Robert Friedman’s book is the first to describe in detail the Russian mobsters who have established criminal enterprises throughout the world. His prose sometimes makes it sound like a sequel to Pulp Fiction. A Russian killer in Brooklyn murders a boy, he writes, “by picking him up like a ragdoll with one hand and plunging a knife into his heart with the other.” But more than any other reporter he reveals how sophisticated, ruthless, rich, and multinational Russian criminals have become.
Among other things, he writes, they have arranged the sale of military helicopters and a submarine for the Colombia drug barons, and they have acquired influence over the American National Hockey League by threatening players from Eastern Europe and Russia and extorting money from them. They have infiltrated the international financial system, rigging share prices and buying banks in Hungary, Israel, and California. Now they are expanding into Nigeria, South Africa, and Australia.
The “Russian mafia,” as Friedman describes it, is not a single organization, but rather a catchall phrase for mobsters who come from the former Soviet Union. The term mafiya appeared in the 1970s to refer to corrupt Communist Party officials; since the Soviet Union collapsed it has been used to refer not only to officials but to organized criminals and prominent business leaders, including some of the “oligarchs” who have acquired power and vast fortunes inside Russia. Some Russians object to the phrase “‘Russian’ mafia,” arguing that many of the gangsters are from other nationalities—Ukrainian, Georgian, Latvian, for example. For this reason, FBI reports sometimes refer to “Eurasian” organized crime syndicates, which include those run by Russian nationals; this only creates more confusion since many of the syndicates have nothing to do with Asia. In fact, wherever they were born, most are now Russian citizens, and use Russia or Israel as their base.
It is often said that Russian mobsters started to become active internationally when the Berlin Wall came down and the Soviet Union disintegrated. But Friedman traces their beginnings back to the 1970s, when the Soviet Union, under pressure from Washington, permitted Jews to emigrate. The Communist leaders, Friedman writes, “took this opportunity to empty its jails of thousands of hard-core criminals, dumping vast numbers of undesirables…on an unsuspecting America, as well as on Israel and other Western nations.”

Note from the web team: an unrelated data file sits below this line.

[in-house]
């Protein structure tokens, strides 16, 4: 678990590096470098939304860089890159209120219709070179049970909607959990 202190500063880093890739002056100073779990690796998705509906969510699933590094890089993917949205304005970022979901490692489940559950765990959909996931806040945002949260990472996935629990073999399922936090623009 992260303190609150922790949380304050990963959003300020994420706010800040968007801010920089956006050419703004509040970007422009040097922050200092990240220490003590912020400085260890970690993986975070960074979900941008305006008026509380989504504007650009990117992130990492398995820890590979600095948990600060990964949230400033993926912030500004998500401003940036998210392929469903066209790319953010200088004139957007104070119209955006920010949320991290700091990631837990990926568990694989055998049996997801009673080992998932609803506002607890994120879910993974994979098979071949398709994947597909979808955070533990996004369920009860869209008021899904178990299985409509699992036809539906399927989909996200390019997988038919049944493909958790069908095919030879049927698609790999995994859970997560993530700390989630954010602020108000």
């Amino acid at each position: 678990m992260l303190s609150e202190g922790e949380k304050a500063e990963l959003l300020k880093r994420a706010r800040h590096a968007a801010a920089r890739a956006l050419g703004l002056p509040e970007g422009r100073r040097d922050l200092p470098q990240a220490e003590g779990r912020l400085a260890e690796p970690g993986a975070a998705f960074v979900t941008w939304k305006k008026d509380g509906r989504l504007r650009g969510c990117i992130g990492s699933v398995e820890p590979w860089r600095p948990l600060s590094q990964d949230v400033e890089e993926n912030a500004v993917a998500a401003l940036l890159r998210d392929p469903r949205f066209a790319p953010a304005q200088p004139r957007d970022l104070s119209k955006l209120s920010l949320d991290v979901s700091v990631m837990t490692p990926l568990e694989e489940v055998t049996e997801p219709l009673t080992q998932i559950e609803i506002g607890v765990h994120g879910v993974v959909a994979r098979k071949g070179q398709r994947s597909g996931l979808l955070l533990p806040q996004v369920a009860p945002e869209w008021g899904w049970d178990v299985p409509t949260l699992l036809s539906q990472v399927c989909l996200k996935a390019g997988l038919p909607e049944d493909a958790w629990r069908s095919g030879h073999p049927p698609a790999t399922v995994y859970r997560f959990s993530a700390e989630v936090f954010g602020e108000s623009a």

Since tens of thousands of people jailed by the Communists were not criminals, when questions were raised about a mobster’s time in prison they tended to be dismissed, and they still are. But many were jailed because they were in fact criminals—pick-pockets, extortionists, and murderers. Some of the toughest of them formed loosely organized associations while in prison, and maintained their connections with one another after they were released. For example, Friedman writes, gangsters who call themselves “thieves-in-law” (vor v zakonye) take vows never to hold a job, or pay taxes, or cooperate with the police or the state, except to trick them. Some of them, he was told …
This article is available to online subscribers only.
Please choose from one of the options below to access this article:
Purchase a print premium subscription (20 issues per year) and also receive online access to all all content on nybooks.com.
Purchase an Online Edition subscription and receive full access to all articles published by the Review since 1963.
Purchase a trial Online Edition subscription and receive unlimited access for one week to all the content on nybooks.com.